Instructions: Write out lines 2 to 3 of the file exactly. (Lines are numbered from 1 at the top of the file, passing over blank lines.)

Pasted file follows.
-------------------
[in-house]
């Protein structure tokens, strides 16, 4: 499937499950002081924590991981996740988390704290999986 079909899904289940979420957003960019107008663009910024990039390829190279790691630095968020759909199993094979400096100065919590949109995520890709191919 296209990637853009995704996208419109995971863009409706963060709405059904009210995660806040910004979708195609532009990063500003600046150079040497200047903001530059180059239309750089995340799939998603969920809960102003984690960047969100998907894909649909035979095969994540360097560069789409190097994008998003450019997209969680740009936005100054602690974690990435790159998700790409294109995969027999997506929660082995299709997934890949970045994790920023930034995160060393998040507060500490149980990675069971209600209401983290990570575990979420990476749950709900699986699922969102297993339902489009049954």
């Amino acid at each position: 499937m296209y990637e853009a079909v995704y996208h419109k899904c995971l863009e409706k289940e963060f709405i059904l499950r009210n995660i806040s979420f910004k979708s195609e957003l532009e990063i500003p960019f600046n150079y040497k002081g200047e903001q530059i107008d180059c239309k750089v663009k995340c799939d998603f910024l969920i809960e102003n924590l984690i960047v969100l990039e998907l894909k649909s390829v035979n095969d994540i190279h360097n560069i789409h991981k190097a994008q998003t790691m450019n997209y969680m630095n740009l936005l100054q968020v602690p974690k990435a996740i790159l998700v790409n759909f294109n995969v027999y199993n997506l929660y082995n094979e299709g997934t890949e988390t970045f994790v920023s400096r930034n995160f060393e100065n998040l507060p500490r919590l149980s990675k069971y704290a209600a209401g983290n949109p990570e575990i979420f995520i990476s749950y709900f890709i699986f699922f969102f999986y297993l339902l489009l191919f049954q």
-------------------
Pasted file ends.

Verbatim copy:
């Protein structure tokens, strides 16, 4: 499937499950002081924590991981996740988390704290999986 079909899904289940979420957003960019107008663009910024990039390829190279790691630095968020759909199993094979400096100065919590949109995520890709191919 296209990637853009995704996208419109995971863009409706963060709405059904009210995660806040910004979708195609532009990063500003600046150079040497200047903001530059180059239309750089995340799939998603969920809960102003984690960047969100998907894909649909035979095969994540360097560069789409190097994008998003450019997209969680740009936005100054602690974690990435790159998700790409294109995969027999997506929660082995299709997934890949970045994790920023930034995160060393998040507060500490149980990675069971209600209401983290990570575990979420990476749950709900699986699922969102297993339902489009049954």
């Amino acid at each position: 499937m296209y990637e853009a079909v995704y996208h419109k899904c995971l863009e409706k289940e963060f709405i059904l499950r009210n995660i806040s979420f910004k979708s195609e957003l532009e990063i500003p960019f600046n150079y040497k002081g200047e903001q530059i107008d180059c239309k750089v663009k995340c799939d998603f910024l969920i809960e102003n924590l984690i960047v969100l990039e998907l894909k649909s390829v035979n095969d994540i190279h360097n560069i789409h991981k190097a994008q998003t790691m450019n997209y969680m630095n740009l936005l100054q968020v602690p974690k990435a996740i790159l998700v790409n759909f294109n995969v027999y199993n997506l929660y082995n094979e299709g997934t890949e988390t970045f994790v920023s400096r930034n995160f060393e100065n998040l507060p500490r919590l149980s990675k069971y704290a209600a209401g983290n949109p990570e575990i979420f995520i990476s749950y709900f890709i699986f699922f969102f999986y297993l339902l489009l191919f049954q």